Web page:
Wednesday, March 3, 2010

ALLEGIANCE - March 4, 2010

The trouble with Toyota points to a fundamental flaw in our legal and community thinking about what corporate interests owe the public and the stockholders. There is an undercurrent in that thinking that assigns something like a holy mandate to the commitment to the stockholders to maximize dividends, almost regardless of the cost to the People generally, but it seems today that an unusual exception is being made in the case of a successful foreign corporation. We have lived for decades with outrageous behavior on the part of companies, egregiously by the promoters of lead in gasoline, by tobacco companies, by the owners of chemical corporations and petroleum refineries, and even by the US government, acting against the lives and health of the Utah families that had to live for decades under huge fallout from atomic testing. Profits, financial or geopolitical, trumped everything. In automobiles, the Ford company fought like a tiger to defend the explosive location of the fuel tank in the Pinto. Yet the interest, and even the needs, of the public were brushed aside in an appeal to an obsolete principle, the obligation of the company to maximize the return to the stockholders, an understanding that had wide support 250 years ago when the Free Market was new and in its Wild West stage, but one that now belongs to an outgrown earlier stage of civilization. Many of us can remember all the CEOs of the tobacco companies swearing under oath that they believed that cigarettes were not addictive. Many of us remember Bhopal, and now we have the ashes of the TVA running wild down the Tennessee River. But Toyota is a Japanese corporation, so we can demand attention to the needs of the US public that we have long ignored in American and European companies. I don’t approve of the indifference of the public, and I myself drive a Toyota Prius, but it is time for a higher level of civilization.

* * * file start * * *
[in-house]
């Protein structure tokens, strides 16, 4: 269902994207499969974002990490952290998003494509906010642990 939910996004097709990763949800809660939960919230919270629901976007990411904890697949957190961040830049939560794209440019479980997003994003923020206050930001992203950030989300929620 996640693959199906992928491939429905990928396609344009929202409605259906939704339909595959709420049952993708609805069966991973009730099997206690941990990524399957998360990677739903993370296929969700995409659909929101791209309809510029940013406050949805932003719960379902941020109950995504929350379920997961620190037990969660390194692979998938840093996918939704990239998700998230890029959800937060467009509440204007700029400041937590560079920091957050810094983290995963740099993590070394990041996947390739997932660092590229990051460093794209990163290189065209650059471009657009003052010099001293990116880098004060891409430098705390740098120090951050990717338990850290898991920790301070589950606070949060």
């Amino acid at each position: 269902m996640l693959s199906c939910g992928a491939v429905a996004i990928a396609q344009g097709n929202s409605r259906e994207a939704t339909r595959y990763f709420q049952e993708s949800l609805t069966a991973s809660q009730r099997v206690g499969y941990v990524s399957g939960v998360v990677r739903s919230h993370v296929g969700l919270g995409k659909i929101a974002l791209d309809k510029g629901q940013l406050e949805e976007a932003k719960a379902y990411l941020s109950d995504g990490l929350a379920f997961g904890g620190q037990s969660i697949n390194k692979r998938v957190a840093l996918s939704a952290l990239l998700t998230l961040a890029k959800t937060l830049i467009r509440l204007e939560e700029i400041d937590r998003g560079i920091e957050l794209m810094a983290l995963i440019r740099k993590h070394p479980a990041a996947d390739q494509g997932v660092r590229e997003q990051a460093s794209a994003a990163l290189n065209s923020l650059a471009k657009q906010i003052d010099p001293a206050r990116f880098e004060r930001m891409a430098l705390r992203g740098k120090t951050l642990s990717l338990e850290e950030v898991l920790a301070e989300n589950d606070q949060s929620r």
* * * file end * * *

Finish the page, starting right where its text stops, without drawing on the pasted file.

Thursday, February 25, 2010

OLYMPICS - February 25, 2010

Last week, I had a sudden start when I saw the Russian bobsled at the Olympics in Canada sporting the symbol of the two-headed Imperial eagle. It wasn’t nearly as bad as if the German team had arrived with a swastika on its hood, but the imperial eagle did give me a turn, and reminded me of the time in 1991 when the cousins of the Romanovs showed up in Russia, apparently expecting to be restored to the throne of the Russias. I realize that the symbol of the Tsars means little to the people of nearly a hundred years later, but I am the son of refugees from the ruins of their medieval world, and I could not help remembering the line from the poem “I am an American” by Elias Lieberman: “The history of my ancestors is a trail of blood to the palace gate of the Great White Tsar.” Of course the US was consumed in rejoicing that they had brought down the Bolsheviks, and loyalty to the spirit of the Cold War meant that no one spoke of the fact that the police state, the Gulags and the brutal way of dealing with enemies of the State had been inherited by the Reds from the old empire, to say nothing of the corruption and murderous ways that we can still read about in the Russian literature of the XIX century and the early years of the XX. So now all that is left of their pre-revolutionary history is the memory that the West was so busily shielding their dollars and pounds that they were willing to see almost all of civilization consumed by the various tyrants that the Robber Barons took on to beat the Reds. It is so in almost all of EU. The glamour and triumph of the Old Regime is remembered, whether it is in the Tomb of Napoleon or the victories of Wellington and Nelson. The memories of the grinding, ugly life of the Little People is lost in the nostalgia of people like Edmund Burke, while the excesses of Danton, Robespierre, Lenin and Mao are recited endlessly.